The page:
Reasoning and Logic
This information is for the 2019/20 session.
Dr Laurenz Hudetz
This course is available on the MPhil/PhD in Philosophy. This course is not available as an outside option.
The course is, in general, only aimed at those students who have never taken a course in formal logic before. For such students the course is compulsory.
Arguments and inferences play a fundamental role both in intellectual disciplines and in everyday life. For example, a scientist will test a particular theory by reasoning that if that theory is true then some other claim, one that can be checked experimentally, must be true as well. Or a politician will give an argument for a certain migration policy. More mundanely, we reason and draw inferences all the time and our actions are guided by the conclusions we draw. We are so used to this that we are often not even aware of it.
Logic is the study of arguments and inferences – it therefore has an enormously broad scope. Its main task is to give an explicit characterisation of those arguments and inferences that are valid (and hence differentiate them from those that are invalid). Logic tells you exactly when some conclusion follows from some premises and when it does not. It turns out that, in everyday life, many arguments are far from the ideal of logical validity. However, philosophers and social scientists should be able to devise arguments that satisfy this ideal.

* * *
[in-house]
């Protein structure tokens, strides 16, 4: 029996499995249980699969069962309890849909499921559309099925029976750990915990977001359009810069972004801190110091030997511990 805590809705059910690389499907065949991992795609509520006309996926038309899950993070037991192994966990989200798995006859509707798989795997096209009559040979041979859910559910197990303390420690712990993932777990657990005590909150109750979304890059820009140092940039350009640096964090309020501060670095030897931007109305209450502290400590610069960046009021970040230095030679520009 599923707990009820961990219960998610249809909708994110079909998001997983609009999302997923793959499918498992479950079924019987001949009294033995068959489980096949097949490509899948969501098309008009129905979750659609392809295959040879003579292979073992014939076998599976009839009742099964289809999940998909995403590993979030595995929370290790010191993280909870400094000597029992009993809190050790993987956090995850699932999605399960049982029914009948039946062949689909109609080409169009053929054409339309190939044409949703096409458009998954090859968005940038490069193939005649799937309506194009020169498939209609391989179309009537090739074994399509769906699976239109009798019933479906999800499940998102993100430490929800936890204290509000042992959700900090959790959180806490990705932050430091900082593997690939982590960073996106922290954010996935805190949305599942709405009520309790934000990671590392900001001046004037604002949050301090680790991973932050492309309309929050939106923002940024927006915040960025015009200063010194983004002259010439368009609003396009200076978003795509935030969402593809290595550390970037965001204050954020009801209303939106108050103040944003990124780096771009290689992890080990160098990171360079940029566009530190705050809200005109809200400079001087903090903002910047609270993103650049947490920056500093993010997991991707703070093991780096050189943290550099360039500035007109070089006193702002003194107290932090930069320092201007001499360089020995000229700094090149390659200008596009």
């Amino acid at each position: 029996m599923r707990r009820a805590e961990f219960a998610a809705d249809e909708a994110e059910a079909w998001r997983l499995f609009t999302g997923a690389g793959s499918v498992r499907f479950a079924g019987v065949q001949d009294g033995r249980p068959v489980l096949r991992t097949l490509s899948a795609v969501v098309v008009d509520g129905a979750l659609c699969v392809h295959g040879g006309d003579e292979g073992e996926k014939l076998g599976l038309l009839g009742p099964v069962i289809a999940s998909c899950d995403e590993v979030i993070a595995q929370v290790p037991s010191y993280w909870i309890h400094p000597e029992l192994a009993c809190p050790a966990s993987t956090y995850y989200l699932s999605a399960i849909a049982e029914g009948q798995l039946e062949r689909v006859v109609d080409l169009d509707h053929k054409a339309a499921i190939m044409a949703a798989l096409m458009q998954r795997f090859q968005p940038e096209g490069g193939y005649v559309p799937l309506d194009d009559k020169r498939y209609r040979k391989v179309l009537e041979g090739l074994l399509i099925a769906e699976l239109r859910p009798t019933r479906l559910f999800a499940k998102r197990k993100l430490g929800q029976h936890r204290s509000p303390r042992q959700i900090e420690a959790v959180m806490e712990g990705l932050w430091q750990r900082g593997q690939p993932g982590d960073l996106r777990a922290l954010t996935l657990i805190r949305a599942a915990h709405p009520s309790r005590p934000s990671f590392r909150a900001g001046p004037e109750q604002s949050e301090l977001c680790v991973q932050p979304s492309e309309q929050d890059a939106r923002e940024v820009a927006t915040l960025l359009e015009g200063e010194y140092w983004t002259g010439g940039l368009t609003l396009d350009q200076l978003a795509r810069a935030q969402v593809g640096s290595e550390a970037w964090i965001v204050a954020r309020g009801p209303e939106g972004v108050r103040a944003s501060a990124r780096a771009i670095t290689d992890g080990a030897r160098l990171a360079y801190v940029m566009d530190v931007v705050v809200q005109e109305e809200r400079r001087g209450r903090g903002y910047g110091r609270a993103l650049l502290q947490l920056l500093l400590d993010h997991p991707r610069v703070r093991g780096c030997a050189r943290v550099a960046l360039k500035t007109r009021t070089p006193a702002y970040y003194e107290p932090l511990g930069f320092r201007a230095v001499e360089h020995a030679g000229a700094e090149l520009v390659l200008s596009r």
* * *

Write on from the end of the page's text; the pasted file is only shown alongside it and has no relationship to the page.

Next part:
In view of that, several questions arise:
- What exactly are arguments and inferences and which quality criteria should they satisfy?
- What exactly does it mean that the truth of a statement is guaranteed by the truth of other statements?
- What exactly does it mean that a statement is true (given an interpretation of the language in which it is formulated)?
- Is it possible to find a few manageable inference rules such that, given any valid argument, its conclusion can be derived from its premises using only these rules?
- Is there a general method for checking whether a given argument or inference is valid?
This course provides answers to these and related questions. It begins with a simple system called sentential or propositional logic, which despite its simplicity captures a significant range of important arguments. The course then focuses on predicate logic, which is much more powerful and provides the logical basis for analysing a great variety of arguments and theories.
15 hours of lectures in the MT. 15 hours of lectures in the LT.
Appropriate back-up teaching will be arranged with individual students.
This course has a reading week in Week 6 of both MT and LT.
Regular exercises will be set on the basis of the material covered in lectures.
There will be comprehensive lecture slides and materials covering the entire course content. Textbooks whose treatment is close to that adopted in the lectures are:
Halbach, V. (2010): The Logic Manual. Oxford University Press.
Magnus, P.D. and Button, T. (2017): forallx: Cambridge. (available online)
Exam (100%, duration: 3 hours, reading time: 15 minutes) in the summer exam period.
Department: Philosophy, Logic and Scientific Method
Total students 2018/19: 3
Average class size 2018/19: Unavailable
Value: One Unit